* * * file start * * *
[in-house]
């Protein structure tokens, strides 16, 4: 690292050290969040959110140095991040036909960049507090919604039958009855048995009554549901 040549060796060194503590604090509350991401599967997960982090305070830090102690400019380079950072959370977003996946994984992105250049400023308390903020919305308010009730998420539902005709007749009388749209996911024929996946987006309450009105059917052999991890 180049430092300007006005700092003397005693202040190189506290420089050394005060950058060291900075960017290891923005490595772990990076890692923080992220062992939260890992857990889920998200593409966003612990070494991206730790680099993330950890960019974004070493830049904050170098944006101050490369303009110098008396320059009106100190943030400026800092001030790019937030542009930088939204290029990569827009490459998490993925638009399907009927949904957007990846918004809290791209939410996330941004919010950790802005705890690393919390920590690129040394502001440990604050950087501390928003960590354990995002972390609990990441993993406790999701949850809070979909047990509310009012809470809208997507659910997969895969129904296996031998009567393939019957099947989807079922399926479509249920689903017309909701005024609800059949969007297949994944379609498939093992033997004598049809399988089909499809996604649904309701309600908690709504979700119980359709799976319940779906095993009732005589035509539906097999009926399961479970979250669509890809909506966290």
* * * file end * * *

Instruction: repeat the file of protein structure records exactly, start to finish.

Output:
[in-house]
């Protein structure tokens, strides 16, 4: 690292050290969040959110140095991040036909960049507090919604039958009855048995009554549901 040549060796060194503590604090509350991401599967997960982090305070830090102690400019380079950072959370977003996946994984992105250049400023308390903020919305308010009730998420539902005709007749009388749209996911024929996946987006309450009105059917052999991890 180049430092300007006005700092003397005693202040190189506290420089050394005060950058060291900075960017290891923005490595772990990076890692923080992220062992939260890992857990889920998200593409966003612990070494991206730790680099993330950890960019974004070493830049904050170098944006101050490369303009110098008396320059009106100190943030400026800092001030790019937030542009930088939204290029990569827009490459998490993925638009399907009927949904957007990846918004809290791209939410996330941004919010950790802005705890690393919390920590690129040394502001440990604050950087501390928003960590354990995002972390609990990441993993406790999701949850809070979909047990509310009012809470809208997507659910997969895969129904296996031998009567393939019957099947989807079922399926479509249920689903017309909701005024609800059949969007297949994944379609498939093992033997004598049809399988089909499809996604649904309701309600908690709504979700119980359709799976319940779906095993009732005589035509539906097999009926399961479970979250669509890809909506966290």